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Fwd: MGG Pillai - Gov Stumbles in AI affair
By web aNtu

4/8/2000 9:16 pm Fri

Subject: [sangkancil] [MGG] The Government Stumbles Yet Again In The Anwar

Counsel for He Who Must Be Destroyed At All Cost two days ago got the expected fax from the High Court registrar: Judge Arifin Jaka, who had fixed Friday, 04 August 00, to deliver judgement in his s###my trial, would not yet. No reasons given, but it only highlights the judicial and prosecutorial stumbling to convict the former deputy prime minister convicted, on the flimsiest of charges, if indeed there is a triable charge that can stick. The judicial slip that fixed judgement day on a Friday coupled with an Anwarista show of force with a political gathering in support skewered the political pitch as nothing else could. The government huffed and puffed, threatened dire consequences to any who dare congregate at the National Mosque, show television clips of the 13 May 1969 riots. But how could it forbid Friday prayers in Kuala Lumpur mosques without pouring more odium and contempt upon its tettered persona? The case is postponed. That it is after Dato' Seri Anwar put the chief justice in a spot by asking him to recuse in an appeal before him, and refusing to proceed when he refused, widens the political ramifications of the two-year headlong confrontation between the Prime Minister and the prisoner. The Prime Minster stumbles in every attempt to cage the prisoner even more securely, but it is the latter who is more believed.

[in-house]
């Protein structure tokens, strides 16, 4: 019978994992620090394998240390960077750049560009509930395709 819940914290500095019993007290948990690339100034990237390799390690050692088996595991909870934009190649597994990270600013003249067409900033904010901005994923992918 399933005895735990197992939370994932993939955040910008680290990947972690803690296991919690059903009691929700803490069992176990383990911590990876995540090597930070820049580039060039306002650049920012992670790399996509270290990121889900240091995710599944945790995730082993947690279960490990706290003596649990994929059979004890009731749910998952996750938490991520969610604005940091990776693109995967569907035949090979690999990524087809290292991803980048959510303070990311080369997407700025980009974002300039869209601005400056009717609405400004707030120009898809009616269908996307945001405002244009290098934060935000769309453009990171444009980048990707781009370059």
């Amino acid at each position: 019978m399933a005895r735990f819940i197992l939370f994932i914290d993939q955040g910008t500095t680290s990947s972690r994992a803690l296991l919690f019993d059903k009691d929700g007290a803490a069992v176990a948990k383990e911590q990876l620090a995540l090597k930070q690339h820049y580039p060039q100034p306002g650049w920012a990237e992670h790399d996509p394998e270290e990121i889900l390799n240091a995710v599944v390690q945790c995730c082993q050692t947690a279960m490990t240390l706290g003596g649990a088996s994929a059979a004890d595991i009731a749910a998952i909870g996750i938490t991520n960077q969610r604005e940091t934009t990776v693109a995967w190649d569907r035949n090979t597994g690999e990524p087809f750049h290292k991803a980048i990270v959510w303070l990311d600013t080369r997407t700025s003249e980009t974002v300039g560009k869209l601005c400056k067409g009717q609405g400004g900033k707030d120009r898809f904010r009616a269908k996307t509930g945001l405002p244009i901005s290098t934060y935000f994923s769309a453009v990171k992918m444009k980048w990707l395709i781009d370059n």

This shifting sands of public support deserts He Who Thinks He Is Lord Of All He Surveys towards He Who Must Be Destroyed At All Cost. The unexpected meeting the Prime Minister and his deputy had with their advisors at the UMNO headquarters on Wednesday underscored the crisis Dato' Seri Anwar brought upon the government. The Prime Minister used the Grik arms heist and its aftermath to put the opposition in the spot, this one fell stroke making irrelevant all others. But he handled that ineptly, as one comes to expect from his accident-prone administration, and is now upstaged by Dato' Seri Anwar Ibrahim's shrewed move to rise above the mundane and the irrelevant to political leadership. When the chief justice, Tun Eusoff Chin, deflected his attempt to have him recuse, the political initiative became no more the Prime Minister's. The past comparisons of Dato' Seri Anwar's predicament to Mahatma Gandhi, Nelson Mandela, Leon Trotsky jailed for their political beliefs was self-serving then, but not any more after his performance last Tuesday and Wednesday in court. It does not matter now if Judge Arifin Jaka were to convict at the postponed hearing. Many expect him to; though others insist he would be acquitted as the government could not withstand the Malay flak from the bondooks.